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Faculty Detail    
Name TIMOTHY R NAGY
 
Campus Address WEBB 421 Zip 3360
Phone 205-934-4088
E-mail tnagy@uab.edu
Other websites http://main.uab.edu/shrp/default.aspx?pid=79590
     


Faculty Appointment(s)
Appointment Type Department Division Rank
Primary  Nutrition Sciences   Nutrition Sciences Chair Office Professor
Secondary  NSM Dean's Office (Org Ret)  Biology (Org Ret) Associate Professor
Center  Arthritis & Musculoskeletal Diseases Center  Arthritis & Musculoskeletal Diseases Center Professor
Center  Center for Metabolic Bone Disease  Center for Metabolic Bone Disease Professor
Center  Comprehensive Cancer Center  Comprehensive Cancer Center Professor
Center  Comprehensive Ctr for Healthy Aging  Comprehensive Ctr for Healthy Aging Professor
Center  Medicine  Comprehensive Diabetes Ctr (Org Ret) Professor
Center  General Clinical Research Center  Ctr for Clinical & Translational Sci Professor
Center  Cell, Developmntl, & Integrative Biology  Ctr for Exercise Medicine Professor
Center  Medicine  Ctr Cardiovasc Bio (Org Ret) Professor
Center  General Clinical Research Center  Minority Health & Research Center Professor
Center  Nutrition Sciences   Clin Nutrition Res (Org Ret) Professor
Center  Nutrition Sciences   Nutrition Obesity Res Ctr (NORC) Professor

Graduate Biomedical Sciences Affiliations
Hughes Med-Grad Fellowship Program 
Medical Scientist Training Program 

Society Memberships
Organization Name Position Held Org Link
American Association for Cancer Research     
American Diabetes Associations     
American Physiological Society     
American Society for Bone Mineral Research     
American Society for Nutritional Sciences     
Comparative Nutrition Society     
North American Association for the Study of Obesity     

Research/Clinical Interest
Title
Atypical antipsychotic drug-induced weight gainObesity, caloric restriction and cancerSmall-animal phenotyping
Description
Dr. Nagy is a Professor of Nutrition Sciences, Director of the Division of Physiology and Metabolism, and Director of the PhD Program in Nutrition Sciences. He directs the Small Animal Phenotyping Laboratory that is a resource for the UAB Clinical Nutrition Research Center, the UAB Center for Metabolic Bone Disease, and the UAB Neuroscience Blueprint Center. Dr. Nagys research is focused on three areas: (1) the regulation of body weight, (2) the development and validation of methods for phenotyping small animals, and (3) the link among body fat, caloric restriction and cancer. Dr. Nagys studies on the regulation of body weight have utilized both humans and animal models. Currently his studies are focused on animal models to better understand the mechanisms regulating energy expenditure and thus body weight. These studies include antipsychotic drug-induced weight gain, the role of uncoupling proteins, and the role of dairy in weight loss and bone health. During Dr. Nagys studies on the regulation of energy expenditure using animal models, he realized the need to improve the measurement of body composition in small animals, especially in vivo methods. Thus, he worked with two medical imaging companies to adapt human peripheral dual-energy X-ray absorptiometers (DXA) for use with mice. Dr. Nagy was the first to validate and publish on the use of DXA for measurements of fat, lean, and bone in mice. He has extended his interest in imaging techniques to that of peripheral quantitative computed tomography (pQCT). His studies have demonstrated that pQCT can be used to determine relative body fat and the relative fat content of organs in mice and rats. Recently, Dr. Nagy acquired a micro-computed tomography instrument and is currently validating its use for both hard and soft tissue. These non-invasive techniques are extremely useful and important tools for bone and obesity researchers using animal models in their research. The final area of research interest is the link among body fat, caloric restriction, and cancer. Dr. Nagy has developed a mouse model in which energy intake can be held constant while body fat is modified by varying energy expenditure using ambient temperature. Thus multiple groups of mice, whose body fat are vastly different but food intake is the same, can be studied. This line of research will determine the independent effects of body fat on cancer.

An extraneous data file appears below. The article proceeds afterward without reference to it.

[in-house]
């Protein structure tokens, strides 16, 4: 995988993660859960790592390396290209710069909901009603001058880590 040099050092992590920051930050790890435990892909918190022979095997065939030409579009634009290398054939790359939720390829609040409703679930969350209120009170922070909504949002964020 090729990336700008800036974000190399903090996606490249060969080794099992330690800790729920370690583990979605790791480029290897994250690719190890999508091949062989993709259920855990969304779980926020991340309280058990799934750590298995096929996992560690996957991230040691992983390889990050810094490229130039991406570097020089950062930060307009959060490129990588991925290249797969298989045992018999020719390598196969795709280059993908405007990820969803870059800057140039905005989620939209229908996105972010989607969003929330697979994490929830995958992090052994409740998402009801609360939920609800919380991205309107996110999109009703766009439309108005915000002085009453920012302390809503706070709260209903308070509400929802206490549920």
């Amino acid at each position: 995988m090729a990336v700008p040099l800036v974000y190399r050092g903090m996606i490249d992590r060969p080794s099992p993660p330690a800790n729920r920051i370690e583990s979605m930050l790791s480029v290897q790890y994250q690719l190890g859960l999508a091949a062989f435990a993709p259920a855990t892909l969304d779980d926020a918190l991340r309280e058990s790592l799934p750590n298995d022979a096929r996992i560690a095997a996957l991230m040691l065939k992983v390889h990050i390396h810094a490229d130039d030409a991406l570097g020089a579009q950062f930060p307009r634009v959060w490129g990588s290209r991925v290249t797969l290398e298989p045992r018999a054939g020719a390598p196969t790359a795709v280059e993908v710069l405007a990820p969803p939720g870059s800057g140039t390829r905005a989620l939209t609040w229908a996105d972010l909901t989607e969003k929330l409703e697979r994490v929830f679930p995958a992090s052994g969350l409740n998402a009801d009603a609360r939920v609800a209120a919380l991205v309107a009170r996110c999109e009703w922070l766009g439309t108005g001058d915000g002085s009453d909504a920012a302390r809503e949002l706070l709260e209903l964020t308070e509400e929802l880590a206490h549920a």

Selected Publications 
Publication PUBMEDID
Nagy TR, ML Blaylock, and WT Garvey. 2004. Role of UCP2 and 3 in nutrition and obesity. Nutrition. 20:139-144.   
Cope MB, TR Nagy, JR Fernandez, N Geary, DE Casey, and DB Allison. 2005. Antipsychotic drug-induced weight gain: development of an animal model. Int. J. Obesity, 29:607-614.   
Chen A, B Brar, CS Choi, D Rousso, J Vaughan, U Kuperman, SN Kim, C Donaldson, SM Smith, C Li, TR Nagy, GI Shulman, KF Lee, and W Vale. 2006. Urocortin 2 modulates glucose utilization and insulin sensitivity in skeletal muscle. PNAS,103:16580-16585.   
Huffman DM, MS Johnson, A Watts, A Elgavish, IA Eltoum, and TR Nagy. 2007. Cancer progression in the transgenic adenocarcinoma of mouse prostate mouse is related to energy balance, body mass, and body composition, but not food intake. Cancer Res., 67:417-424.   
Cope MB, P Jumbo-Lucioni, RG Walton, RA Kesterson, DB Allison, and TR Nagy. 2007. No effect of dietary fat on short-term weight gain in mice treated with atypical antipsychotic drugs. Int. J. Obesity, 31:1014-1022.   
Huffman DM, WE Grizzle, MM Bamman, J Kim, IA Eltoum, A Elgavish, and TR Nagy. 2007. SIRT1 is significantly elevated in mouse and human prostate cancer. Cancer Res., 67:6612-6618.